Monday May 20, 2024

Hurricane in Florida moves on, but may leaves deadly disease behind to worry about

Officials in Florida began warning residents of potential for flesh-eating bacterial infections as soon as state of emergency was declared

By Web Desk
September 03, 2023
A healthcare professional can be seen carrying out an act on a bacterial sample with a scale. — AFP/File
A healthcare professional can be seen carrying out an act on a bacterial sample with a scale. — AFP/File 

After the powerful hurricane unravelled its full might upon Florida, the threat gradually vanished however, it has left an invisible menace behind for the people in the state, Vibrio vulnificus — a type of flesh-eating bacteria.

Florida Health Department press secretary Jae Williams said: "The rare and potentially deadly type of flesh-eating bacterium should not be taken lightly. It needs to be treated with proper respect — the same way we respect alligators and rattlesnakes."

According to Williams, health officials in the state began warning residents of the potential for such bacterial infections as soon as the state of emergency was declared.

Areas with leftover water due to storms and coastal areas are at risk.

"The rainwater, being freshwater, dilutes the seawater and brings the salinity down," said James Oliver, a retired professor of microbiology at the University of North Carolina, Charlotte, creating perfect conditions for the bacteria.

According to the CDC, this infection affects an estimated 80,000 people in the US annually, claiming about 100 lives.

The warning comes citing previous hurricane seasons as after the storm last time, Ian stormed through, 38 were infected in which three people had to have at least one leg amputated, and 11 died.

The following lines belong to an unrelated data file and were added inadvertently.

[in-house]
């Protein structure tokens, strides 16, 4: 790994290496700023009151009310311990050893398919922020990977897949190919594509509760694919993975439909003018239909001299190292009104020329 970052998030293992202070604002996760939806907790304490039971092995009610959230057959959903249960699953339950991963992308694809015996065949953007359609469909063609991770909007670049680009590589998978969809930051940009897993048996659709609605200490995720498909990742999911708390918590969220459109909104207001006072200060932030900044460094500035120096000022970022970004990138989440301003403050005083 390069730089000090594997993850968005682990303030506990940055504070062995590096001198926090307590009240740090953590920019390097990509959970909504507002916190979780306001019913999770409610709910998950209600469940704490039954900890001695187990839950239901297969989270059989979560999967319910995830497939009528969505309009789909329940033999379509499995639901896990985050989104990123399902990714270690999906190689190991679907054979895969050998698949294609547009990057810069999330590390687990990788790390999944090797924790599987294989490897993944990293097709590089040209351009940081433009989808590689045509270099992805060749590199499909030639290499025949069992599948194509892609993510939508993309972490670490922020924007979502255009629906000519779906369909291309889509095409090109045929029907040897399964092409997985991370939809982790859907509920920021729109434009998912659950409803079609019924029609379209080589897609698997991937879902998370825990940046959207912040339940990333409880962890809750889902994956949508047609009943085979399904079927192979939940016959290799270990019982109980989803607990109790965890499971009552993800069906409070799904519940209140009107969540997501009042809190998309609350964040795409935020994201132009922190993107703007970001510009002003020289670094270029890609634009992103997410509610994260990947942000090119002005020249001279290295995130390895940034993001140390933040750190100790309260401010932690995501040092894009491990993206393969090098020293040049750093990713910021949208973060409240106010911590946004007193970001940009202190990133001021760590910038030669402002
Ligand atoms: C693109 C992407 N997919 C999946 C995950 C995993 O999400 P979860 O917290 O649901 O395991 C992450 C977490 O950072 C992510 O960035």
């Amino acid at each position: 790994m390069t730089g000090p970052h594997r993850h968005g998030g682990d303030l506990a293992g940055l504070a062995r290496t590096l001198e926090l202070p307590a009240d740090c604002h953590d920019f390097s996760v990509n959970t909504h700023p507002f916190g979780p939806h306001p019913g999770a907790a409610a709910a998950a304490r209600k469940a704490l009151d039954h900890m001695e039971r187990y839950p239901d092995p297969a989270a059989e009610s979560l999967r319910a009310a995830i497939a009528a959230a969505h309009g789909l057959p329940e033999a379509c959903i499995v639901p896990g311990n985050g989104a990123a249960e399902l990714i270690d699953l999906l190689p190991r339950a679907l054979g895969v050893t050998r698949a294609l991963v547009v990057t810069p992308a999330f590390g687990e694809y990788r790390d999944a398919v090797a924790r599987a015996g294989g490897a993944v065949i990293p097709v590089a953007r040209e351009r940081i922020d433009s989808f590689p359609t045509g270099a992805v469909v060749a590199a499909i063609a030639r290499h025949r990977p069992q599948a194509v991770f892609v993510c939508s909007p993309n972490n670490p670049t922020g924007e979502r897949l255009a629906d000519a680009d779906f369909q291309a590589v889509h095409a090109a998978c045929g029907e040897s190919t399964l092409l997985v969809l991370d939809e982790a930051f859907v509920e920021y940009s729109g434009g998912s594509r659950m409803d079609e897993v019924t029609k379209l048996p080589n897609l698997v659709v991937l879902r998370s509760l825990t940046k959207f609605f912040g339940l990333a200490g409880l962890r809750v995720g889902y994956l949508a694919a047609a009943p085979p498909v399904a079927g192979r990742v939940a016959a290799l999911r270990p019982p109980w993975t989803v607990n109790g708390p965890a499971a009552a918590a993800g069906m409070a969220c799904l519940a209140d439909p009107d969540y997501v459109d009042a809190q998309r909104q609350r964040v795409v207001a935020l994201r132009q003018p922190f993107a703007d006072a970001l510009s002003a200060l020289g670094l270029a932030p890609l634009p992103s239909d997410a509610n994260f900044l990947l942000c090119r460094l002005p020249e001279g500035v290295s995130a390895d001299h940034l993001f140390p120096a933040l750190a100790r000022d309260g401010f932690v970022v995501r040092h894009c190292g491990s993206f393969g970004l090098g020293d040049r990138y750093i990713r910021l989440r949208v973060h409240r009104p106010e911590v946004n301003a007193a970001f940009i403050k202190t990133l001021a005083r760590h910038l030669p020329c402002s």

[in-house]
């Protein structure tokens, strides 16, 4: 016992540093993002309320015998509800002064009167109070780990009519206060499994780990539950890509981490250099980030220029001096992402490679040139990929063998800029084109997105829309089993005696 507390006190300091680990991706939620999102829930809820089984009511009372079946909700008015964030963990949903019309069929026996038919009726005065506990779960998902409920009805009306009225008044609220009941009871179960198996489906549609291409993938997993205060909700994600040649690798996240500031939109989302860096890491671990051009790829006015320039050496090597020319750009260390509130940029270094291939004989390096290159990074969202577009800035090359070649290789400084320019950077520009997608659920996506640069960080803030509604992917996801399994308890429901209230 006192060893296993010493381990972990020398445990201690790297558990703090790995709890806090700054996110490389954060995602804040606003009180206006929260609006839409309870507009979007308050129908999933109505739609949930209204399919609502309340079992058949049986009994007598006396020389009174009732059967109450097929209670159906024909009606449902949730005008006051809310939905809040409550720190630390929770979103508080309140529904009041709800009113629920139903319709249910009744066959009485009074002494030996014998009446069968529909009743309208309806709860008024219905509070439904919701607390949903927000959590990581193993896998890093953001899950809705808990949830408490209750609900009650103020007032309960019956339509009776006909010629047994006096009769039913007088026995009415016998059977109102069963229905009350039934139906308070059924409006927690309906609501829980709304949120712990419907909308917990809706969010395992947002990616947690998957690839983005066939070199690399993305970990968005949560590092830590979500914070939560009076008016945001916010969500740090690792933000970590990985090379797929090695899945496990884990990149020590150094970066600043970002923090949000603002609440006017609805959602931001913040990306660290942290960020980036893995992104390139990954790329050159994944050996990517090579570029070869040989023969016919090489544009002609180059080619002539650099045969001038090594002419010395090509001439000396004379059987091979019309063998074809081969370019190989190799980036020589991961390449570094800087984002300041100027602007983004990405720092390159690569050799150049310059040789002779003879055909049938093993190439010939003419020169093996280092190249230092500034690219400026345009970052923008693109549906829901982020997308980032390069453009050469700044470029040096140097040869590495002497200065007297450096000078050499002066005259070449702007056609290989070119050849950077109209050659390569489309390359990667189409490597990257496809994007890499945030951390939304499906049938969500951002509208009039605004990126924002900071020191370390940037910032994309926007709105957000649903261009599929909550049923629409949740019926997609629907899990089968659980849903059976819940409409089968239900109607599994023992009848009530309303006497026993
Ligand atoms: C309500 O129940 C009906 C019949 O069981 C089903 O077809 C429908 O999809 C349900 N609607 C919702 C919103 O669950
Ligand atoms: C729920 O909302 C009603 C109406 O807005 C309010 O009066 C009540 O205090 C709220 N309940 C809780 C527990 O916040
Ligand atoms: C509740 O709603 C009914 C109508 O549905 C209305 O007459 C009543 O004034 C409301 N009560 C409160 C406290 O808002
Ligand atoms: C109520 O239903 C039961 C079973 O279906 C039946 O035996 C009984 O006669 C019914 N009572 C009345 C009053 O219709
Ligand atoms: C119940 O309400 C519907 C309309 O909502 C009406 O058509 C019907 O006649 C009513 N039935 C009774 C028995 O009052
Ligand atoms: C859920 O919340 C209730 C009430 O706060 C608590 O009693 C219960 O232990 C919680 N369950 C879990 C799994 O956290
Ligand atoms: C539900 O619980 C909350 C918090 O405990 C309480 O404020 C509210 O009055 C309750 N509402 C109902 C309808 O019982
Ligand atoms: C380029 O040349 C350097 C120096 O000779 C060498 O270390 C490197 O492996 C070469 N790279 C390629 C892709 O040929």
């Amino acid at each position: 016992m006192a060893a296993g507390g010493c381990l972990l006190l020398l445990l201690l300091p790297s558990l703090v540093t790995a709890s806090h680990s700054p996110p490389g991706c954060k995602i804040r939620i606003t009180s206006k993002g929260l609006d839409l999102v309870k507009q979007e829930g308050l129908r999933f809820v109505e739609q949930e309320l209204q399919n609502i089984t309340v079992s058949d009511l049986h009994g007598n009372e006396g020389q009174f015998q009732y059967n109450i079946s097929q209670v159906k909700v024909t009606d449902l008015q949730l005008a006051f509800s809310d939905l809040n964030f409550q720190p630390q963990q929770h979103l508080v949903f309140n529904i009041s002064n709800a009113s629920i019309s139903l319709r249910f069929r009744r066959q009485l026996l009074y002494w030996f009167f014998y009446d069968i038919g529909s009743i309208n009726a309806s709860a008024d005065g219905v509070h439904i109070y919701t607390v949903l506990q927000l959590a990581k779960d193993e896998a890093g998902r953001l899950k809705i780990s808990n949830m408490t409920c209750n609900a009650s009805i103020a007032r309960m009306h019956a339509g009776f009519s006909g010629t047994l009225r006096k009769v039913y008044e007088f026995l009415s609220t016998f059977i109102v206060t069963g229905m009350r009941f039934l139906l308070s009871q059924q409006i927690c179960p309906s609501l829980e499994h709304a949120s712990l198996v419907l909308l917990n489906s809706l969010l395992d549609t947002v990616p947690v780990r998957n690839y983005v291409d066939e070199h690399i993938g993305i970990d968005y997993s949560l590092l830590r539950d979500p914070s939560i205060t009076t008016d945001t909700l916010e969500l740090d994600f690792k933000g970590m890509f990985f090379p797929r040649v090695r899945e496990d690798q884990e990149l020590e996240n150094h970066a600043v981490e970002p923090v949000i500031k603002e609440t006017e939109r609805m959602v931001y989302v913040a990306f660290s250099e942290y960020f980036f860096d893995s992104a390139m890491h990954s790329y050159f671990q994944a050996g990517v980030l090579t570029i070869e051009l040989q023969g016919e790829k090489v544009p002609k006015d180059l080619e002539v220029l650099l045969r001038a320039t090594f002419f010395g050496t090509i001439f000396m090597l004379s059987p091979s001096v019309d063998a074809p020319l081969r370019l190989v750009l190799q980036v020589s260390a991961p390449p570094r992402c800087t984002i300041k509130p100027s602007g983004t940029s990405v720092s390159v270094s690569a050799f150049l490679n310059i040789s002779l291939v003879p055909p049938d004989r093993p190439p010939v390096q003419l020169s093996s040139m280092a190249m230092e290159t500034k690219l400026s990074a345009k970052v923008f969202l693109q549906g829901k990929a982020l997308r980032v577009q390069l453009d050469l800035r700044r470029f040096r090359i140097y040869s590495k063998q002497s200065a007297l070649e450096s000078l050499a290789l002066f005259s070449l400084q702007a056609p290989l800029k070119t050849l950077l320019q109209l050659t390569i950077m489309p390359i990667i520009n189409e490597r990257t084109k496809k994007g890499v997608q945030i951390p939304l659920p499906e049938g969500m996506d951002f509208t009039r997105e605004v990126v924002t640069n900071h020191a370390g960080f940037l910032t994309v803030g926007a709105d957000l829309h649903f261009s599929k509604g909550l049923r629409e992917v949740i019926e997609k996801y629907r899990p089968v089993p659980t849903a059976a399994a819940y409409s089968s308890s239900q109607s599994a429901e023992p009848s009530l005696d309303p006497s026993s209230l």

A similar thing happened after Hurricane Katrina in 2005.

Flesh-eating bacteria infection

Necrotizing fasciitis or flesh-eating disease, can occur due to a number of bacteria including group A strep and other bacteria found in water, dirt or saliva. This condition seriously threatens life.

Bacteria enter through a wound and start killing tissue under the skin that surrounds the muscles, nerves, fat and blood vessels. As it spreads quickly infection takes place within hours or a few days.

"Speed is essential. These are the fastest-growing bacteria known to man," Oliver said.

It is necessary to contain infection by amputations but in some cases, infected ones die within a day.

"Just realize that you're eating a live animal and you're eating the intestinal contents of whatever it ate, which typically is Vibrio," Oliver said.

As it thrives in warmer waters, Alabama, Florida, Georgia, Louisiana and Mississippi are among the states at risk.

"The chances of getting it are increasing because it's spreading geographically and in larger numbers because of the warmer waters," Oliver said.

There were three cases of death related to this infection in New York.

"It is virtually guaranteed that if you wade into coastal waters this weekend, you will encounter such bacteria," Oliver said.

"While that is a scary statement, it is important to understand that the risk of becoming sick from that encounter is extremely low for the vast majority of people."

Dr Rachael Lee, an associate professor in the division of infectious diseases at the University of Alabama at Birmingham suggested: "If you've got any sort of wound on your leg or develop a wound while you're at the beach, you really want to try to protect yourself and not expose yourself to water in those cases. If you don't have wounds, then the risk of wading in the water is practically zero.